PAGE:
at sixes and sevens



Unknown, though it may have originated from the game of hazard and the Old French cinc ‎(five) and sis ‎(six), the riskiest numbers to shoot for, which were misheard and folk-etymologized into English as "six" and "seven".

Prepositional phraseEdit

at sixes and sevens

  1. (idiomatic) In a state of confusion.
    • 1912, Arthur Quiller-Couch, Poison Island, ch. 23:
      Oh, what a racket! And everything on deck apparently at sixes and sevens. Mail-bags and passengers mixed up in every direction.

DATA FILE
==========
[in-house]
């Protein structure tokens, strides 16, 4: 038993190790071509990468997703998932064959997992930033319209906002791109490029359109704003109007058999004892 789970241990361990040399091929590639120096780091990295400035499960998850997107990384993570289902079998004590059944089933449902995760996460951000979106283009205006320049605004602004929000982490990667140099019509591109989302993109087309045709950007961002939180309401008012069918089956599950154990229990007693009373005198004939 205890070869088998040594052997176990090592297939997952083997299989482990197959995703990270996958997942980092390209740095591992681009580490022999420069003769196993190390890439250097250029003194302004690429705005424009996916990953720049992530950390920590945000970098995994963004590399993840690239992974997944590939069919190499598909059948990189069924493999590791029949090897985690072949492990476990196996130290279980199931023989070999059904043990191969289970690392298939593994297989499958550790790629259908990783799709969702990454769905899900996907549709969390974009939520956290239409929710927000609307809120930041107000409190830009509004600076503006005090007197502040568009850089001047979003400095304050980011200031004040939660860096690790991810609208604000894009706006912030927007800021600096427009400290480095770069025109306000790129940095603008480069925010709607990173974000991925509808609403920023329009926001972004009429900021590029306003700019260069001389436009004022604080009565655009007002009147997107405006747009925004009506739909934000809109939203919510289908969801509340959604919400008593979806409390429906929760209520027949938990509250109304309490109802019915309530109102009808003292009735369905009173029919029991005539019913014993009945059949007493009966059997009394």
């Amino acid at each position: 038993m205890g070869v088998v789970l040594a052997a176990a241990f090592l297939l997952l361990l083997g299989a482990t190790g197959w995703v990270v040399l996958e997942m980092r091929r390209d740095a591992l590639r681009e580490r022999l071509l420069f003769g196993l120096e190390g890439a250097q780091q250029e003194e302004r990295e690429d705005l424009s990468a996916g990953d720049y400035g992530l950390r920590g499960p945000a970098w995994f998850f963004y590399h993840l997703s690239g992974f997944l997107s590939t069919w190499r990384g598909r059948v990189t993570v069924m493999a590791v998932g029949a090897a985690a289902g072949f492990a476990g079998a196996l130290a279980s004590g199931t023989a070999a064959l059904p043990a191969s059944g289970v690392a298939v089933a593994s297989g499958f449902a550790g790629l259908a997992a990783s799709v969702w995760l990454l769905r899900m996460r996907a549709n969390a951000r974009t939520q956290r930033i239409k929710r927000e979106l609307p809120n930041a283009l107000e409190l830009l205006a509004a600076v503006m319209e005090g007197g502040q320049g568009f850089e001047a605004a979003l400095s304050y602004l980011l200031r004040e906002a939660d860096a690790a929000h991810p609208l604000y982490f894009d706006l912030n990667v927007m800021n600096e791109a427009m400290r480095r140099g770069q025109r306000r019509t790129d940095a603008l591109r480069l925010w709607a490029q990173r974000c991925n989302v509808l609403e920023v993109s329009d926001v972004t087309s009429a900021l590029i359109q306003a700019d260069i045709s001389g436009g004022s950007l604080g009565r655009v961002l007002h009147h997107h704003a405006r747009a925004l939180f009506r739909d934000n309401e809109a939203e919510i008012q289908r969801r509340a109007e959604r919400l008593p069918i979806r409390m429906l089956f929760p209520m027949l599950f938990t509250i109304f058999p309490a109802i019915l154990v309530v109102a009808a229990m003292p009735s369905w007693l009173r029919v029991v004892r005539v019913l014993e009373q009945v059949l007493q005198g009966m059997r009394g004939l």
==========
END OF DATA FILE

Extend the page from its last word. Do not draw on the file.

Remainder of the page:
2. (idiomatic, of people or groups) In a state of dispute or disagreement.
    • 1911, Jack London, Adventure, ch. 6:
      Her outlook on life was so different from what he conceived a woman's outlook should be, that he was more often than not at sixes and sevens with her.
    • 1976, Tim Rice, "Don't Cry For Me Argentina":
      All you will see is a girl you once knew, although she's dressed up to the nines, at sixes and sevens with you.




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